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Disorders of the Spine

Disability Listing 1.04 explains disorders of the spine, which may form the basis for a Social Security disability claim. The major areas covered include a variety of conditions, such as damaged or slipped disks, which, coupled with inflammation or compression, leave the patient unable to walk effectively for a period of at least twelve months.

Spinal disorders are actually quite common. Up to one half million Americans suffer from a narrowing of the spinal canal (stenosis). Osteoarthritis, a degenerative condition, is present in about 27 million – which is fully one in twelve residents of this country. Many disorders, moreover, are chronic, or have no effective treatment other than analgesics.

Covered Disorders
Herniated nucleus pulposus – This is a slipped disk along the spinal cord. It occurs when a part of the disk becomes weakened, forcing the relatively soft center to dislodge.

Spinal arachnoiditis – The arachnoid is a protective membrane that covers the brain and spinal cord. Arachnoiditis is an inflammation of this membrane, often caused by meningitis, degenerative disk disease, tuberculosis, or trauma to the spine, such as may occur in a fall or accident. Multiple spinal taps may also lead to inflammation of the arachnoid. Symptoms can include lower body pain, burning, stinging, numbness, and a range of other problems. The condition is not curable, so that treatment generally focuses on reducing inflammation and relieving pain.

Spinal Stenosis – A canal runs through the center of the spine which can, through disease or damage, become abnormally narrowed. This in turn restricts nerves in the spinal cord, and can result in neurological deficit. Pain, numbness, and loss of motor control are common symptoms. The condition can be of two types which refer to the area of the spinal cord that is affected: lumbar stenosis and cervical stenosis. The former is more common, found in 1 out of every 1,000 persons older than 65. Lumbar spinal stenosis can result in pseudoclaudication, which is a painful cramping that can become severe. However, the latter, cervical stenosis, is regarded as much more serious because the result is compression of the spinal cord.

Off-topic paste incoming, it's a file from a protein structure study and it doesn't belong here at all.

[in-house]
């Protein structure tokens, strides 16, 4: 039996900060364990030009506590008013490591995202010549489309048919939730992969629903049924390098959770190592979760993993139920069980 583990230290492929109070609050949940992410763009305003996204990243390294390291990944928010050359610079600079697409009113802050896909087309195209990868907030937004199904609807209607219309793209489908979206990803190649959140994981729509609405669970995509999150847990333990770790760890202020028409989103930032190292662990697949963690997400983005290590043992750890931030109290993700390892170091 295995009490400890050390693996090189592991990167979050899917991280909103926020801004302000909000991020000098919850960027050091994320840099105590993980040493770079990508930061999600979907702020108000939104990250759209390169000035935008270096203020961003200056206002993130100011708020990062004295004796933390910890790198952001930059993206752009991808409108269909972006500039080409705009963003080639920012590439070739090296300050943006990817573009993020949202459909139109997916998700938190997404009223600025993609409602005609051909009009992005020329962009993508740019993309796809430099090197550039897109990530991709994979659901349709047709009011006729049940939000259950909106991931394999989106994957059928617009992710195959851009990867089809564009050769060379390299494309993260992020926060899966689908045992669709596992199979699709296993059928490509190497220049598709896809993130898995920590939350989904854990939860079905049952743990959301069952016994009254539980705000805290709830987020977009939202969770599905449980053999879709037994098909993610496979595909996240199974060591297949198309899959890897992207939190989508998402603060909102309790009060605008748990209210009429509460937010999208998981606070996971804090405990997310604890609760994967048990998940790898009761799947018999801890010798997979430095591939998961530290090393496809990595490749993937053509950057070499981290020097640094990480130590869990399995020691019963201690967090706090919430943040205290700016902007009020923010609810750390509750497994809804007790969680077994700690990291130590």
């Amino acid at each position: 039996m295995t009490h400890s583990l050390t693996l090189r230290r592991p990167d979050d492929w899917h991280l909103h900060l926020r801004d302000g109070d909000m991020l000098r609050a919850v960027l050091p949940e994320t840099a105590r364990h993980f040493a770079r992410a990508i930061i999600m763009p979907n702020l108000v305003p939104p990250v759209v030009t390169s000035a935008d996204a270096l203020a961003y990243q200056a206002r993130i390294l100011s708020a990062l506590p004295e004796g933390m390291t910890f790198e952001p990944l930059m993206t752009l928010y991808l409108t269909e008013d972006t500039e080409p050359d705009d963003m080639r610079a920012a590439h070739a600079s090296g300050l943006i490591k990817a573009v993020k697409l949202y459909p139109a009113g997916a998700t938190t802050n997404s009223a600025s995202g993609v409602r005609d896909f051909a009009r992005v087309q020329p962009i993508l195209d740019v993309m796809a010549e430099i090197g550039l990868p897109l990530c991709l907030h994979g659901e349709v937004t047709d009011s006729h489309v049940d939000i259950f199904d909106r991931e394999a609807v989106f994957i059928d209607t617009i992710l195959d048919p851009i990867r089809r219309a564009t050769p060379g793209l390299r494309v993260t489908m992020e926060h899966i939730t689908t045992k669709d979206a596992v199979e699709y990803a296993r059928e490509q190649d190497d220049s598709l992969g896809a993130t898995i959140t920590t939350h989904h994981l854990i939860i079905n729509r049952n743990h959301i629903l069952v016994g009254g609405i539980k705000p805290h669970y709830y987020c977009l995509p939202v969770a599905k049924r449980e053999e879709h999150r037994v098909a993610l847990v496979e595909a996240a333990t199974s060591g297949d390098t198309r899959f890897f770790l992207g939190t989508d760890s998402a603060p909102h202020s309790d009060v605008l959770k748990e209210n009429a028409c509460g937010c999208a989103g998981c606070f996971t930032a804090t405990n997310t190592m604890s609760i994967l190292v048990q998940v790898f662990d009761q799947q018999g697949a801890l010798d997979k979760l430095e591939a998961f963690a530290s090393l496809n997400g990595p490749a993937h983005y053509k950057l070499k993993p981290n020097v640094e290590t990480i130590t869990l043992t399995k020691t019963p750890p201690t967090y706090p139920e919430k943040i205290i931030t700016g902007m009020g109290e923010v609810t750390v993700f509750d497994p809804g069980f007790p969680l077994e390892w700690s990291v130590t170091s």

Osteoarthritis – An extremely painful, degenerative condition of the joints which can affect bones and cartilage. Symptoms range from joint pain to tenderness, stiffness, and even locking of joints. The cause can be hereditary, but can also be due to metabolic or mechanical issues. In essence, the cartilage protecting bones becomes damaged. Secondary issues often result, such as muscle atrophy, as patients find movement extremely painful.

Degenerative disc disease – This is a degeneration of the intervertebral disc of the spine. To some extent, degeneration is a natural result of aging. However, some individuals suffer chronic, severe pain to the lower back which radiates to other areas, such as the hips. A tingling or weakness in the knees is often experienced. Walking becomes problematic. Other areas of the spine where disc degeneration occurs, such as the neck, can lead to further complications, including interruption to the blood supply, which in turn may cause headaches, vertigo, and even memory problems.

Facet arthritis – Facet joints are structures within the spinal column which facilitate movement. The human body possesses 32 facet joints which, under healthy conditions, are strong and balanced. However, given that every movement involving the torso relies on these joints, one can imagine that over a lifetime significant wear, and even tearing, can occur. When facet joints are weakened, slipped discs can result. Often individuals suffer debilitating pain in the back from this condition, which then extends down through the upper legs. Diagnosis of facet arthritis can be difficult because, absent imaging testing, it is hard to detect.

Vertebral Fractures – Compression fractures involving the vertebrae can occur when bones of the spine are broken through some sort of trauma, such as in a fall or accident. These bones are large enough that, absent such trauma, they generally hold up well under a lifetime of use. An exception to this occurs in individuals, particularly the elderly, who suffer bone cancers. In such a case the bones may become brittle and weak, and break without force. The most common vertebrae that are involved in fractures are those of the lower back.

Receiving benefits
Listing 1.04 requires that, in order for a disorder of the spine to be covered by SSD, it must render the individual unable to “effectively” ambulate, or walk, for a period of not less than twelve months. What defines effective walking can be somewhat subjective, so that SSA will rely on the expert opinion of treating physicians. Don’t be surprised if you are asked to submit to a further examination by a medical specialist chosen by Social Security.

When you apply for benefits, make sure you include all supportive materials. If your claim is denied initially, you may need to go through as many as two appeals before gaining a hearing with an Administrative Law Judge. It is advisable that you secure the services of a New York disability attorney to assist you with the more complex issues of your claim.

A New York disability lawyer can help you with all aspects of your Social Security Disability claim. Statistics show that claimants tend to have a greater chance of winning, particularly on appeal, when they have an attorney on their side. For a free evaluation, call Herbert Forsmith at (212) 809-1772.